Dear Rabbi Daniel and Susan Lapin.
I hope you are well. I have a question regarding something that has been ‘on my mind’ for some time and that is ‘what should non-Jews do in regard to observing the Sabbath?’
I was brought up as a Catholic by my parents and so became familiar with the New Testament and was only introduced to ‘snippets’ from the Old Testament (as they call it). In recent years I started to read the bible from the beginning and became more familiar with The Torah. In addition, I have learnt many things from your teachings including from the very interesting ‘Scrolling through Scripture’ course. The Torah makes it very clear that one should rest on the Sabbath. I presumed that this was something for ‘everyone’ to do as a respect for G-d due to the fact he created the world in 6 days and rested on the 7th.
However, I was quite shocked when I read online that it is ‘strictly forbidden’ for non-Jews to keep the Sabbath. I did a bit of reading and found that this seems to be the general consensus. So, now I am feeling quite confused and am wondering if this is correct, and if so, what then should a non-Jew do with regard to observing the Sabbath?
I hope you don’t mind answering this question. I’m very grateful for all the work you do and thank you very much.
We don’t mind answering your question at all. In fact, we regard doing so as a privilege. Thank you for being a Happy Warrior!
The Torah is mostly a descriptive document rather than a prescriptive one, Rachel. This is to say that it does not pronounce edicts as much as it informs us of how the world REALLY works! In this sense, it more closely resembles a physics textbook than it does a book of municipal ordinances.
We humans are locked into certain circadian rhythms, the most obvious of which is the 24-hour light/dark cycle. Another is the seven-day week, and observing the Shabbat is merely adjusting to this existing reality. Thus, it is in everyone’s best interests to observe one day detached from work and productivity every seven. The only difference is that Jews are penalized for not observing the Sabbath.
You ask about non-Jews keeping the Shabbat. Firstly, we don’t need to remind you that there is no quality control ‘online’ and one can see all kinds of things. Furthermore, translation is very often wrong. For instance, the notion that non-Jews ought not observe Shabbat doesn’t say “non-Jews”, instead it says ‘heathens’, people with no belief or belief in nature. (Not that there aren’t people like that around today, of course)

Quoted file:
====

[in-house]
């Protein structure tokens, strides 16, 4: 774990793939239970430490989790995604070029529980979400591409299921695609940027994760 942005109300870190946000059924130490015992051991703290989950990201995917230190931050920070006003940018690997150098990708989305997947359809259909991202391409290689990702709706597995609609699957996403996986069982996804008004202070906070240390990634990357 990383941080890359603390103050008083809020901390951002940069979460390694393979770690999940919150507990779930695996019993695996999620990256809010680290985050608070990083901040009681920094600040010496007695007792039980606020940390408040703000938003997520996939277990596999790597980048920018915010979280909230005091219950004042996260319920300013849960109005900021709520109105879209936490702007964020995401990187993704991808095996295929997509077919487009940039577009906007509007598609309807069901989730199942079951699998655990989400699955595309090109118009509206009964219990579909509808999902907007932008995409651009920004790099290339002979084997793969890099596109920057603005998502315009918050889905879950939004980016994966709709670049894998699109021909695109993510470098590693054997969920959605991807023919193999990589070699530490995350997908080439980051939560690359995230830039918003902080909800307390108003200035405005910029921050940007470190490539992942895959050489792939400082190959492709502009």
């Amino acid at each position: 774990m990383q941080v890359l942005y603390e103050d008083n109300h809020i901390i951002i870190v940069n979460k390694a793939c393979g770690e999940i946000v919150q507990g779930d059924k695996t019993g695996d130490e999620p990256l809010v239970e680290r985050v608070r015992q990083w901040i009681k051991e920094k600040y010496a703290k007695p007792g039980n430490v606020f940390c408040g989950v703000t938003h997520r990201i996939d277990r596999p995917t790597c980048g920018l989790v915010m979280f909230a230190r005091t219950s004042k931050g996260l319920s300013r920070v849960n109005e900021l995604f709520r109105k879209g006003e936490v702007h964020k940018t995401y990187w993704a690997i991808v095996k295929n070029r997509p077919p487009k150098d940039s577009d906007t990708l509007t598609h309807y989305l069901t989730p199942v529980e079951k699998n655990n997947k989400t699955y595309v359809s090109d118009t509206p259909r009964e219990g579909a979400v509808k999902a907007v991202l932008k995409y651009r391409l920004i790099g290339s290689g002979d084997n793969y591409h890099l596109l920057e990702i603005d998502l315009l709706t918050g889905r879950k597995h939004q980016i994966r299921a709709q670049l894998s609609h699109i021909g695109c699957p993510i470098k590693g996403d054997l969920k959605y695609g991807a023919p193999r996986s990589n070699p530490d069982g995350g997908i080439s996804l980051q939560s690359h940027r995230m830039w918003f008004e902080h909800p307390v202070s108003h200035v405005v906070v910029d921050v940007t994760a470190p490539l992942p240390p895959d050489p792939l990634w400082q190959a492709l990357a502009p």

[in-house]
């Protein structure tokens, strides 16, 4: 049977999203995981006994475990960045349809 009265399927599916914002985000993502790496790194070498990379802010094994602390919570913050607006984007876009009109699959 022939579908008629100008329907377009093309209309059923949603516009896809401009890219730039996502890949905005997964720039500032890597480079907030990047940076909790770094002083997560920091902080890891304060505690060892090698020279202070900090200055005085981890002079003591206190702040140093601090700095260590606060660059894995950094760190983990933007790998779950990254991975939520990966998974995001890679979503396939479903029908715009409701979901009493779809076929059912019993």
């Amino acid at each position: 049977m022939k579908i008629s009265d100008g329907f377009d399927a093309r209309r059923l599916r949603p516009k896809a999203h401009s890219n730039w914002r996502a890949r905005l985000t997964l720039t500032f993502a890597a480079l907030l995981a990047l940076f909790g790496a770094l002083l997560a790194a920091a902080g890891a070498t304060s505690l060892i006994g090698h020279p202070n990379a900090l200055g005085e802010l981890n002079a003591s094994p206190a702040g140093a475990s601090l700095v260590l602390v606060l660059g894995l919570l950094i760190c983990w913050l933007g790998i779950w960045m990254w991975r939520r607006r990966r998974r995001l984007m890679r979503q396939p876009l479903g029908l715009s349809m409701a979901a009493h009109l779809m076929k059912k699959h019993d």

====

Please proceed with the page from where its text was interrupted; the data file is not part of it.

There is nothing wrong with anybody who has a relationship with the God of Abraham, Isaac, and Jacob, celebrating a Sabbath. The complete observation of Shabbat is meant only for Jews. However, this includes so many small details that the majority of Jews who view themselves as Sabbath-observant do their best but may well fall short in one area or another. There is not the slightest chance of anyone observing the Shabbat fully without meticulous study of Jewish law and much preparation.
Happily, it is not an all-or-nothing deal. While Sabbath-observing Jews try to be diligent about even the small things, there is no reason for a non-Jew to follow those stringencies in order to derive benefit from having a Sabbath in their weekly cycle.
We are enormously grateful for Shabbat. We see it as a lifeline, giving us a day to regroup and stop racing. It allows us to focus on God, on our families, and on our friends. We have often thought about what we would do with regard to Shabbat were we not Jewish and the answer is that we would avoid using electronics like our phones, computers, and accessing any TV or video. We would avoid thinking about or discussing work-related items. We would have at least one leisurely festive meal, either Friday night or Saturday lunch for family and friends, we would read, pray, take walks, spend meaningful time with family and no doubt would be as sad when it ends on Saturday night with the appearance of 3 stars, as we are now.
Very best wishes-and Shabbat Shalom to you,
Rabbi Daniel and Susan Lapin
This Ask the Rabbi is dedicated in memory of Ayelet and Manny Godard, ages 63 and 73 who were murdered in their home by terrorists on October 7, 2023. Their bodies were only recovered close to two weeks later.
And with prayers for the safe return home of all the remaining hostages – (and the bodies of those murdered in Gaza) including Eden Alexander, age 19, who grew up in Tenafly, NJ, USA.
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